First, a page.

Effect of distance on access to health services among women with type 2 diabetes in a rural community in Kenya
Author(s): L W Mwaura, S Wandibba, and C O Olungah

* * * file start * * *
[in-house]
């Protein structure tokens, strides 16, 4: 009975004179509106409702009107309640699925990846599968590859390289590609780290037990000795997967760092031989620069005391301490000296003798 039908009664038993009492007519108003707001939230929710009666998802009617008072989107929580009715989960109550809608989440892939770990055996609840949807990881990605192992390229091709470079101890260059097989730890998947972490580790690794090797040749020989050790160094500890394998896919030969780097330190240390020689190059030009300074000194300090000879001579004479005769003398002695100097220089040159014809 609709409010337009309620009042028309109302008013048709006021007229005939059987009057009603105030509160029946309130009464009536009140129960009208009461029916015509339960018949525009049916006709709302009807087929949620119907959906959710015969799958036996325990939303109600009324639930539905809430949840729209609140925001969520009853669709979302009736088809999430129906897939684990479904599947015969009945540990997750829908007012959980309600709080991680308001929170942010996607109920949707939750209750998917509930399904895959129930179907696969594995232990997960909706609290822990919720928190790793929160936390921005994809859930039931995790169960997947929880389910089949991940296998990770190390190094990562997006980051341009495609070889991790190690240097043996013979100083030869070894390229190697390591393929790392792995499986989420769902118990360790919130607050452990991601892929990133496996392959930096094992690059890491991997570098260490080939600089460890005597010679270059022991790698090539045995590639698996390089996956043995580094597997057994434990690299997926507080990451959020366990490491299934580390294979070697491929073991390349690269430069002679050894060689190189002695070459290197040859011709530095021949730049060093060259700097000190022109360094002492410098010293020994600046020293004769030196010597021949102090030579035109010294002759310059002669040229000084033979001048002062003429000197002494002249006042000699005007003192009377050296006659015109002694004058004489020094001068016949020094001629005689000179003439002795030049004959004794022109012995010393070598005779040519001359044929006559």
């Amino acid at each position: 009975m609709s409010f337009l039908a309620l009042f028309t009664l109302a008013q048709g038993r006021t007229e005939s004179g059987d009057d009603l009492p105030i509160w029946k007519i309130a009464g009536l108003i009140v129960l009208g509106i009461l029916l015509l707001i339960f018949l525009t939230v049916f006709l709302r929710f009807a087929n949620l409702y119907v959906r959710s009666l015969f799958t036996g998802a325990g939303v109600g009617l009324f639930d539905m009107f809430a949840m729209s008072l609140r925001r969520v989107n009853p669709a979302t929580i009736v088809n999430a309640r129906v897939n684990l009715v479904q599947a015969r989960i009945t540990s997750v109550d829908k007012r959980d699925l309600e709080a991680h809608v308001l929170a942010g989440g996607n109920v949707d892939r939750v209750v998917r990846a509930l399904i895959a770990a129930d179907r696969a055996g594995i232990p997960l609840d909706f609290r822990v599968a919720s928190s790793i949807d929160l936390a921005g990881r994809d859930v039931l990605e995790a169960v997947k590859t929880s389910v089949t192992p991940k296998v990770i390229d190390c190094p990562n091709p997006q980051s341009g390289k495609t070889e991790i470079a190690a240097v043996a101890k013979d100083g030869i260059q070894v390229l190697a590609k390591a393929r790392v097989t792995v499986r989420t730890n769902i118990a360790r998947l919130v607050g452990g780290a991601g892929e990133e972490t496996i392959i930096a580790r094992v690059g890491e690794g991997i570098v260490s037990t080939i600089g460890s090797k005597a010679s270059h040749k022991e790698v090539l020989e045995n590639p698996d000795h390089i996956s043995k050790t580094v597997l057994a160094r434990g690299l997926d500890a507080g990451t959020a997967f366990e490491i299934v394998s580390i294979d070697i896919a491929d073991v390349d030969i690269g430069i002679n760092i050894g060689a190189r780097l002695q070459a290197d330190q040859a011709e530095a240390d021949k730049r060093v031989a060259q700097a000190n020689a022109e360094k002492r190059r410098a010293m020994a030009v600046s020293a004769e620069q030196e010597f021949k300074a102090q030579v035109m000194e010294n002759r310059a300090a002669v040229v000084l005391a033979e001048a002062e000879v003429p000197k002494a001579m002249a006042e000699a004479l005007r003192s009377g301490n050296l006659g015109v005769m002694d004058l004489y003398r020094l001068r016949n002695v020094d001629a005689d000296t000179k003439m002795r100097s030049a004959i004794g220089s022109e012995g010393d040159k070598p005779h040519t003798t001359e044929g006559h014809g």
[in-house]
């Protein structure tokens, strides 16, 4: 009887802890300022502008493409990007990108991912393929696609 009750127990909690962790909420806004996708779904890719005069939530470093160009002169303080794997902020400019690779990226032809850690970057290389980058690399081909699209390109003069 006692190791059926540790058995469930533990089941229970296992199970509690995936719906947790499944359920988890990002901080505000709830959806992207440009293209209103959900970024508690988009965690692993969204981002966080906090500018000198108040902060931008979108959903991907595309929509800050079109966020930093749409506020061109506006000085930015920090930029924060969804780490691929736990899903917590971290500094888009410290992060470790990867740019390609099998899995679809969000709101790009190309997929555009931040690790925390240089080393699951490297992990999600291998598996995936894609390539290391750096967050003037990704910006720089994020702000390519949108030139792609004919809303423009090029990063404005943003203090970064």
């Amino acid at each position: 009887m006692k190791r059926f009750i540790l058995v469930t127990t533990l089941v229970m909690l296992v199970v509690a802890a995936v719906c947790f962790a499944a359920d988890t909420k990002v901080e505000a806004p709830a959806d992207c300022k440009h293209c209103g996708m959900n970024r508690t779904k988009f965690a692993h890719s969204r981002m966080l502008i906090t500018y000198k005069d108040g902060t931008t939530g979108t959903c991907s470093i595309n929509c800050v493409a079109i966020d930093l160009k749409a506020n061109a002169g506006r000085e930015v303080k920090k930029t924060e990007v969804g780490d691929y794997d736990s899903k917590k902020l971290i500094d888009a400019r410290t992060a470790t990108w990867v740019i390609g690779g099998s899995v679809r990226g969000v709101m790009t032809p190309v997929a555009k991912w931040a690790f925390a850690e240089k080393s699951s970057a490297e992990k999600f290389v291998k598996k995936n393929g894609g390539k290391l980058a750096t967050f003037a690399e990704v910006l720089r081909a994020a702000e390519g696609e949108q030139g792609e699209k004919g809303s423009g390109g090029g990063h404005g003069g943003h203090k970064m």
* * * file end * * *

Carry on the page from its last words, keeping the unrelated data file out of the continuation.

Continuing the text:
This cross-sectional and descriptive survey has determined the extent to which distance to the formal healthcare facilities influences the health-seeking behaviour of women suffering from diabetes in Kiambu County, Central Kenya. The lottery method and systematic sampling were used to select the study sub-counties and study sample size of 200 women. Data were collected using face-to-face interviews through survey methods, key informant interviews, and focus group discussions and narratives. The age of the respondents ranged from 18 to 85 years, while their modal range of age was 63–67 years. Over a half (54.0%) had primary education, 23.5% had secondary school education, and 18.5% had no formal education. Others (2.0%) reported that they had either university education or adult literacy classes. The range of distance covered was 1–141 km and the modal range of the distance travelled was 15–19 km. This study indicated that distance impacts choice of a health facility, cost of health services, frequency of clinic attendance, and mode of transport from home to the health facility. Taking health services closer to persons suffering from diabetes could benefit healthseeking behaviour


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